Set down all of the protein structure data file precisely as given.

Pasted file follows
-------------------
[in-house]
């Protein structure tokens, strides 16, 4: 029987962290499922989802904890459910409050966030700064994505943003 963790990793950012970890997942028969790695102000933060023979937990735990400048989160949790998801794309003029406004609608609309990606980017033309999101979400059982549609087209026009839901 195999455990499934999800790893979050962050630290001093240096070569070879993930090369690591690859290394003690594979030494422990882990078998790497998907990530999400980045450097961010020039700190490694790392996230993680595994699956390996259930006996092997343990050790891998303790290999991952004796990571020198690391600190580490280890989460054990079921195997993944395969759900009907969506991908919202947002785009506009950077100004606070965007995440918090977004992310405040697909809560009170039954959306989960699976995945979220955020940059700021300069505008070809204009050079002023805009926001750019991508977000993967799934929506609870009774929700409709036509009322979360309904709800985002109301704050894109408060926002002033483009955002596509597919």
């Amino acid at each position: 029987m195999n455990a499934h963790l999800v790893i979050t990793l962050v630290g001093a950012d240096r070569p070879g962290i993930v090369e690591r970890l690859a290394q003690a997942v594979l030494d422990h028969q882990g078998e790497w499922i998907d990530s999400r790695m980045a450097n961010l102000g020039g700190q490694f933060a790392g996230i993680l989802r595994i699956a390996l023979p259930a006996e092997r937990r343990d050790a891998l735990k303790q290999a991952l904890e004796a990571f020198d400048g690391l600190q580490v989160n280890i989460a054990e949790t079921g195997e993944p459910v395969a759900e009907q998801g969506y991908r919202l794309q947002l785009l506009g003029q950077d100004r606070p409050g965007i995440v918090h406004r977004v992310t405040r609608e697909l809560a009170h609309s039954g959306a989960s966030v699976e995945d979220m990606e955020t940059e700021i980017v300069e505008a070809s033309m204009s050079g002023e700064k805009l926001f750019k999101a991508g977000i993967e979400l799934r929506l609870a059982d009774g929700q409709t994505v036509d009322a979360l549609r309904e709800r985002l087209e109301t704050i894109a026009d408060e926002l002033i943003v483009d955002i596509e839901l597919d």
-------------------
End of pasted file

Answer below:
[in-house]
């Protein structure tokens, strides 16, 4: 029987962290499922989802904890459910409050966030700064994505943003 963790990793950012970890997942028969790695102000933060023979937990735990400048989160949790998801794309003029406004609608609309990606980017033309999101979400059982549609087209026009839901 195999455990499934999800790893979050962050630290001093240096070569070879993930090369690591690859290394003690594979030494422990882990078998790497998907990530999400980045450097961010020039700190490694790392996230993680595994699956390996259930006996092997343990050790891998303790290999991952004796990571020198690391600190580490280890989460054990079921195997993944395969759900009907969506991908919202947002785009506009950077100004606070965007995440918090977004992310405040697909809560009170039954959306989960699976995945979220955020940059700021300069505008070809204009050079002023805009926001750019991508977000993967799934929506609870009774929700409709036509009322979360309904709800985002109301704050894109408060926002002033483009955002596509597919």
């Amino acid at each position: 029987m195999n455990a499934h963790l999800v790893i979050t990793l962050v630290g001093a950012d240096r070569p070879g962290i993930v090369e690591r970890l690859a290394q003690a997942v594979l030494d422990h028969q882990g078998e790497w499922i998907d990530s999400r790695m980045a450097n961010l102000g020039g700190q490694f933060a790392g996230i993680l989802r595994i699956a390996l023979p259930a006996e092997r937990r343990d050790a891998l735990k303790q290999a991952l904890e004796a990571f020198d400048g690391l600190q580490v989160n280890i989460a054990e949790t079921g195997e993944p459910v395969a759900e009907q998801g969506y991908r919202l794309q947002l785009l506009g003029q950077d100004r606070p409050g965007i995440v918090h406004r977004v992310t405040r609608e697909l809560a009170h609309s039954g959306a989960s966030v699976e995945d979220m990606e955020t940059e700021i980017v300069e505008a070809s033309m204009s050079g002023e700064k805009l926001f750019k999101a991508g977000i993967e979400l799934r929506l609870a059982d009774g929700q409709t994505v036509d009322a979360l549609r309904e709800r985002l087209e109301t704050i894109a026009d408060e926002l002033i943003v483009d955002i596509e839901l597919d």